An outdated tool, standardized testing hurts education


Albert Einstein once said, “Everybody is a genius. But if you judge a fish by its ability to climb a tree, it will live its whole life believing that it’s stupid.” Nowadays, the American education system needs to take a leaf out of Einstein’s book. Today, we’re using standardized testing as the metric for our teachers to educate our students. Standardized testing, which treats all students like numbers and fails to account for the specifics of circumstances. It is important to remember that standardized testing fails to actually teach or test content and costs massive amounts of money which could be allocated to more worthy educational causes, making it simply illogical to continue administering these tests.

The educational detriment of these standardized tests is fairly obvious. Think about it logically – if students are spending their time during the school days taking APs or ELA and Math state tests, where does that class time go? It can’t be made up. Teachers can’t be expected to continue teaching with 5 kids in their classes, or even if they do have a fair number of students they might be called to proctor an exam themselves. Having 3 or 4 extra days of instructional time might seem like a paltry amount of time compared to the 100+ days of classes students already have, but isn’t it better to just have the extra time in case it is needed? Especially considering that most classes will expect students to take some sort of culminating examination, as a student, I would much prefer having that time to actually learn and review the content being taught in that particular class.

In addition to the negative impacts that these standardized tests have on classrooms, it also takes money away from other worthy causes in education. For this we look to Dr. Steve Ferrara, who cites a Brookings Institute study showing that schools spent approximately 1.7 billion dollars per year on these standardized tests, seemingly a large amount of money, but actually only accounting for a quarter of a percent of the funding we spend on education.

Where Dr. Ferrara and I diverge on this issue is on how helpful this money might be if it’s used for other purposes. According to his calculations, that would represent approximately 550 dollars per teacher. He then goes on to argue that if we give each teacher a raise of that sum, it won’t dramatically affect the caliber of teacher or retain the better teachers. This argument is, quite frankly, ridiculous. A raise wouldn’t necessarily result in finding better teachers, but it would also be about providing our current teachers more money to actually be able to survive on. Our country already has a history of not paying teachers enough, so anything more, even a sum seeming as small as 550 dollars, will certainly not hurt.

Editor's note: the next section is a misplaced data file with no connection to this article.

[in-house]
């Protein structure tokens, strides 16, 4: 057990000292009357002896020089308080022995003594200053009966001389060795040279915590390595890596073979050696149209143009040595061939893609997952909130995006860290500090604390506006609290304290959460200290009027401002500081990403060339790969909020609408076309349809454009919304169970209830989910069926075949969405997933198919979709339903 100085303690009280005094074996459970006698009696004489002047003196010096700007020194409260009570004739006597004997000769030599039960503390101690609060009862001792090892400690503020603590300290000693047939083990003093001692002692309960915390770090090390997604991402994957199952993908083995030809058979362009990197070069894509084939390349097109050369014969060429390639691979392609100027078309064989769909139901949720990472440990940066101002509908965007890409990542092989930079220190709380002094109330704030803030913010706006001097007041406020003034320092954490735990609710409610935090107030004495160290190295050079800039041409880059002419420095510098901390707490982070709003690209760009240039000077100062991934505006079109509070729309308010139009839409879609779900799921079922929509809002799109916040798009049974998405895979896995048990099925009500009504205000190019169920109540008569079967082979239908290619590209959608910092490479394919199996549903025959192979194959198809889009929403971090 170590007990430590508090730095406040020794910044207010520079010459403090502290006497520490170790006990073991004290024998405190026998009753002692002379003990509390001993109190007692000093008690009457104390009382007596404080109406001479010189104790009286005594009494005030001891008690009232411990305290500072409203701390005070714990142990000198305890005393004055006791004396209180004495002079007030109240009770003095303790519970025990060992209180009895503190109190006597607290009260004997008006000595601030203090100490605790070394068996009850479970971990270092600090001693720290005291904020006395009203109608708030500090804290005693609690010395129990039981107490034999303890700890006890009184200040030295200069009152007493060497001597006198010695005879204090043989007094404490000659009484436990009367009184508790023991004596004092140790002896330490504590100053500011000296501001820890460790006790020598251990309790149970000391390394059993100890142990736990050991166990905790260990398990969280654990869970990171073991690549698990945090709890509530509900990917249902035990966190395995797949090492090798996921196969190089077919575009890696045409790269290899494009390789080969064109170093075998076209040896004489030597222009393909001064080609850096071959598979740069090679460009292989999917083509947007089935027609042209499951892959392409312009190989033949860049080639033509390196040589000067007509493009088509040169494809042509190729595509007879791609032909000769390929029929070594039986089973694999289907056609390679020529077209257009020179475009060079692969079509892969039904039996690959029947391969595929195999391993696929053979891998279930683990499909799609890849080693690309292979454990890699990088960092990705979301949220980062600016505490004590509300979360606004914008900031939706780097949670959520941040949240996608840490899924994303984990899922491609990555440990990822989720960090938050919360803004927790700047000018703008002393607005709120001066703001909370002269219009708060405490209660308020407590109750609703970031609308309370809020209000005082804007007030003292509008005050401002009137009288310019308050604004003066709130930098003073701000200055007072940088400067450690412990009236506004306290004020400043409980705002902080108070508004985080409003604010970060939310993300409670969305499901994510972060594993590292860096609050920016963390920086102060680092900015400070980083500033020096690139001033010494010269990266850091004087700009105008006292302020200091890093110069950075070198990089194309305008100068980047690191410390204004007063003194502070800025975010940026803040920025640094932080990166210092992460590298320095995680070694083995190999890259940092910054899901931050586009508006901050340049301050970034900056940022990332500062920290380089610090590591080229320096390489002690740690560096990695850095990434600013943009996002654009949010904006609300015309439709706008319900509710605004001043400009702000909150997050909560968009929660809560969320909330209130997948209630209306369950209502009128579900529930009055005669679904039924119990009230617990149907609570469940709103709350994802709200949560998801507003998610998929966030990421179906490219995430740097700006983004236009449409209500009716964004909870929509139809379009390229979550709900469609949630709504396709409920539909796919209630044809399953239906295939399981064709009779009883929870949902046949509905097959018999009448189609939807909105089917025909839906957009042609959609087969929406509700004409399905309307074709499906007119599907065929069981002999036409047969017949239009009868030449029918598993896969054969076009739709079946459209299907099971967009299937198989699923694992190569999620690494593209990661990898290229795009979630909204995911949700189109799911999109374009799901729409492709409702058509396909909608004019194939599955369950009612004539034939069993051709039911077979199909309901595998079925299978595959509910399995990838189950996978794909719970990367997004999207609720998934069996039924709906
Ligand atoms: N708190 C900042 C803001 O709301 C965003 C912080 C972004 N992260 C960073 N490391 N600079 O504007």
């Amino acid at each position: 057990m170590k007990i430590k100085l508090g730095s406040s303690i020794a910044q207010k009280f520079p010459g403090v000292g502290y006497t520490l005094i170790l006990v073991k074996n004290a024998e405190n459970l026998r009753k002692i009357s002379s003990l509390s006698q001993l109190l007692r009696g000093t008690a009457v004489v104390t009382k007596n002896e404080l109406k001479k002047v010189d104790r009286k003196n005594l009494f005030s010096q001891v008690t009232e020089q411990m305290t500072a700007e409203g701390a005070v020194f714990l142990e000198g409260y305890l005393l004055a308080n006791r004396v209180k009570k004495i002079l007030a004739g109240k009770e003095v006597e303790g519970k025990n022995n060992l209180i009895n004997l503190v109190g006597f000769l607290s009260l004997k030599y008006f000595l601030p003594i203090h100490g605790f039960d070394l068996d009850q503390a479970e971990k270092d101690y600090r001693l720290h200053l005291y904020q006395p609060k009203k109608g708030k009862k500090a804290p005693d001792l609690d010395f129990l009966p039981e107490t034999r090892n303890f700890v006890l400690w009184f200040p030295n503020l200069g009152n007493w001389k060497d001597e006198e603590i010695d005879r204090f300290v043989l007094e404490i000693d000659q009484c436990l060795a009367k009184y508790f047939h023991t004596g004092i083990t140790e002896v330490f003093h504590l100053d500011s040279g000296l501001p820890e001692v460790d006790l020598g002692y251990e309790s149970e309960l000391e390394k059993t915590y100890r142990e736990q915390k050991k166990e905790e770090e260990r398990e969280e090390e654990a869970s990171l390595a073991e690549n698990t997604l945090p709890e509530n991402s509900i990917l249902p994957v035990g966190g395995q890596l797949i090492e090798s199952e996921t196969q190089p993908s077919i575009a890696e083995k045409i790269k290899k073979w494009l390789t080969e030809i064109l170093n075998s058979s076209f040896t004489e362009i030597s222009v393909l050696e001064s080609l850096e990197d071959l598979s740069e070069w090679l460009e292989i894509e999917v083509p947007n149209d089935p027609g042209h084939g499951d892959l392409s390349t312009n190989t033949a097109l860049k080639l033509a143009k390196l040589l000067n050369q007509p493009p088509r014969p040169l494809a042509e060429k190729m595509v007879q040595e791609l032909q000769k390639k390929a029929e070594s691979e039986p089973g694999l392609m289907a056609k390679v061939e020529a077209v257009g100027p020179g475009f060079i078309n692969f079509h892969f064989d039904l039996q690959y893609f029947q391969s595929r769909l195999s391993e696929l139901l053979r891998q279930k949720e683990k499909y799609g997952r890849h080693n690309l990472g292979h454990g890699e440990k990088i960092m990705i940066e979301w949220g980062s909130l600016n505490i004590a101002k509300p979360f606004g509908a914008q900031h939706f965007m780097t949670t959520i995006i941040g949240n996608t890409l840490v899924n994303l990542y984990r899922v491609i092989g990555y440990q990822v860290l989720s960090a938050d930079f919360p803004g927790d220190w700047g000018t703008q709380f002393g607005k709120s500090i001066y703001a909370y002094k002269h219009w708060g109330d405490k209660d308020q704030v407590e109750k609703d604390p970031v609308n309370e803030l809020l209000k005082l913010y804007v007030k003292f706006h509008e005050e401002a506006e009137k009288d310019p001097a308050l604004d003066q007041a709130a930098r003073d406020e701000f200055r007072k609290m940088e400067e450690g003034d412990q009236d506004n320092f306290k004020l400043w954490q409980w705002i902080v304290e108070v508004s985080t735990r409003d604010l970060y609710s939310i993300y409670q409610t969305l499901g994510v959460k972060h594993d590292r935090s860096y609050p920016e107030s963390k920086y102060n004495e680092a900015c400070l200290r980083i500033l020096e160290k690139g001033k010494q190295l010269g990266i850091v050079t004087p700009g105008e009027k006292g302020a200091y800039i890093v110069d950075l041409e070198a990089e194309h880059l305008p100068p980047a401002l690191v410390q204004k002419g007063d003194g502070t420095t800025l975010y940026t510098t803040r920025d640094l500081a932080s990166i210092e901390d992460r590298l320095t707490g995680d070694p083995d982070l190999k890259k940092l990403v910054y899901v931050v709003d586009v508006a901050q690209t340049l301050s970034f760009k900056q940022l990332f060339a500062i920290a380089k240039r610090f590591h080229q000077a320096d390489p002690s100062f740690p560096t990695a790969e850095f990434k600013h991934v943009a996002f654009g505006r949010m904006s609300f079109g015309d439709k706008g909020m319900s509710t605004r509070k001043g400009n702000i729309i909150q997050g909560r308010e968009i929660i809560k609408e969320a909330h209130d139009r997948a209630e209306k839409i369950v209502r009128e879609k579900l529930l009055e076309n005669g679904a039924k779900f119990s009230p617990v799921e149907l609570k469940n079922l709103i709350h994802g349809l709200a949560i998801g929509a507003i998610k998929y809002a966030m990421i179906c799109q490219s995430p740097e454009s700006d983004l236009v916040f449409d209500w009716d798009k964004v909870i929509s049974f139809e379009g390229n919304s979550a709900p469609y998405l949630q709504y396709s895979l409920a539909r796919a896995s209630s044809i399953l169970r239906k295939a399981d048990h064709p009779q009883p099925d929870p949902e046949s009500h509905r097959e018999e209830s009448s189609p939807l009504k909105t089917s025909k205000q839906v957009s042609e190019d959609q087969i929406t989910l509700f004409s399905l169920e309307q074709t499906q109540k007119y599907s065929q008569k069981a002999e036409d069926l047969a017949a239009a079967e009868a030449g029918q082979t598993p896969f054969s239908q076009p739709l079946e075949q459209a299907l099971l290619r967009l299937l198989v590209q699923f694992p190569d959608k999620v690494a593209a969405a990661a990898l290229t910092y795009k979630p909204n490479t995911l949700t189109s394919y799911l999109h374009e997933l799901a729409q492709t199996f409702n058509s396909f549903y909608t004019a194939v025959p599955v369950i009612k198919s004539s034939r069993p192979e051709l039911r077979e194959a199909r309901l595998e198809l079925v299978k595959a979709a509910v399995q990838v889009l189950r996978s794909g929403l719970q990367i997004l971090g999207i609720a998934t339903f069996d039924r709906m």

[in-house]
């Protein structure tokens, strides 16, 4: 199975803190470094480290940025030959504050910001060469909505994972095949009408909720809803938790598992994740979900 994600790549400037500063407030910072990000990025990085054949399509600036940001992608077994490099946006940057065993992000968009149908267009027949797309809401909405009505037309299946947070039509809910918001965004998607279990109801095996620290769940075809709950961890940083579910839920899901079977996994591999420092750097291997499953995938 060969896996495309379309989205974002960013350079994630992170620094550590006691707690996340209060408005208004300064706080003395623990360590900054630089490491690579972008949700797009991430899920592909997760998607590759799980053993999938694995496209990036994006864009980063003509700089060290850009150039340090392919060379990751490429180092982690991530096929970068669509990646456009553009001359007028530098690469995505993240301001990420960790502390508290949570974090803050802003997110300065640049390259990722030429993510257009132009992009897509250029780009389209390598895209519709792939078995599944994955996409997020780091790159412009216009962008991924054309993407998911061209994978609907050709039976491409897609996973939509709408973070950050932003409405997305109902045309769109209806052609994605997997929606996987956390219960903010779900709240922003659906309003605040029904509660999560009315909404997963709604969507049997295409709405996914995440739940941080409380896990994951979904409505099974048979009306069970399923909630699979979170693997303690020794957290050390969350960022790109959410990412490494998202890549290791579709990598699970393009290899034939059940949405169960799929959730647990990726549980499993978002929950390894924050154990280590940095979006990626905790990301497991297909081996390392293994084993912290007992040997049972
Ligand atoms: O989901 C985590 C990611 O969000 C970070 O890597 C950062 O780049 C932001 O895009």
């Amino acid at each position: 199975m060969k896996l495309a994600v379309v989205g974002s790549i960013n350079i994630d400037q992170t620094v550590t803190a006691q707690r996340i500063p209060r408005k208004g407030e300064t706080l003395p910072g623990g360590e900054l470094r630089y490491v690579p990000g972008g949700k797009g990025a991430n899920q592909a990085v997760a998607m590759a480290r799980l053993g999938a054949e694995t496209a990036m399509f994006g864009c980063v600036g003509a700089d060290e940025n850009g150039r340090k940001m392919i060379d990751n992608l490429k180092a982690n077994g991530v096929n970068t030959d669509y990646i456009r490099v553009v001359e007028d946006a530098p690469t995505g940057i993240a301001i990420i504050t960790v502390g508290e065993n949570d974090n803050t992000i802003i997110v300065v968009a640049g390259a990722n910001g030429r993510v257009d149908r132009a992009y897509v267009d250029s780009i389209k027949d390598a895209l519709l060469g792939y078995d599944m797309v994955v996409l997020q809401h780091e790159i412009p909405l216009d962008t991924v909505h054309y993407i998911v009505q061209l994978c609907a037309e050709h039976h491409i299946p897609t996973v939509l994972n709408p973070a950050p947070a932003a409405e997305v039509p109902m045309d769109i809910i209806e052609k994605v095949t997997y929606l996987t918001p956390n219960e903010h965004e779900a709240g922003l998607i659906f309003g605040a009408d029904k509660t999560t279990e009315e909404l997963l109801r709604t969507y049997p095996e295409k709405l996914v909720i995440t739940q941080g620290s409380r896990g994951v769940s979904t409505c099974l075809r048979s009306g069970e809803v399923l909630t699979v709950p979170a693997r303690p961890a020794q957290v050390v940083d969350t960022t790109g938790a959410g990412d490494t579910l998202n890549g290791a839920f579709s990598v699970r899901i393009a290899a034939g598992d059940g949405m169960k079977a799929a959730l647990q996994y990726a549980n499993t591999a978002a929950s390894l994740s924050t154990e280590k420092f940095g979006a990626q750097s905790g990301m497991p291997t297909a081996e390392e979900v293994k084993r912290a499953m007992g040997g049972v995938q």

Ferrara’s argument also fails to account for innumerable other uses of this money. Consider classrooms that are falling apart, students provided with old and outdated textbooks, and students who are in need of free or reduced price lunches. Having 550 per teacher could add up to significant money at a school level and could help provide for classroom or other school expenses. Once considering just what else this money could go to, it is obvious that the money spent on standardized tests which end up doing nothing but take away class time could be better spent on other necessities.

At the end of the day, while I might be ferociously opposed to taking my precalculus quiz this Thursday, I have to admit that it and day-to-day assessments like it are a valuable tool for teachers to assess their student’s knowledge. While those sorts of tests don’t act at a particular detriment to the students, standardized tests succeed in doing nothing helpful, and only end up taking away more and more class time which could have been used for actual education. They also cost large quantities of money which could be used for many different expenses that the school could incur. At the end of the day, standardized testing is an outdated tool to help American student’s learn. We need to take a lesson from Einstein, stop giving tests that test fish on their ability to climb trees, and use our money for better ends.

This article is part of a series on PMHS and Pelham Public Schools from a student perspective. Read the previous articles from this series here and here. Next week, the topic of the series will be the impending potential purchase of a house near Colonial School. As always, we appreciate any comments or arguments you have, so please comment either below or on our Facebook page.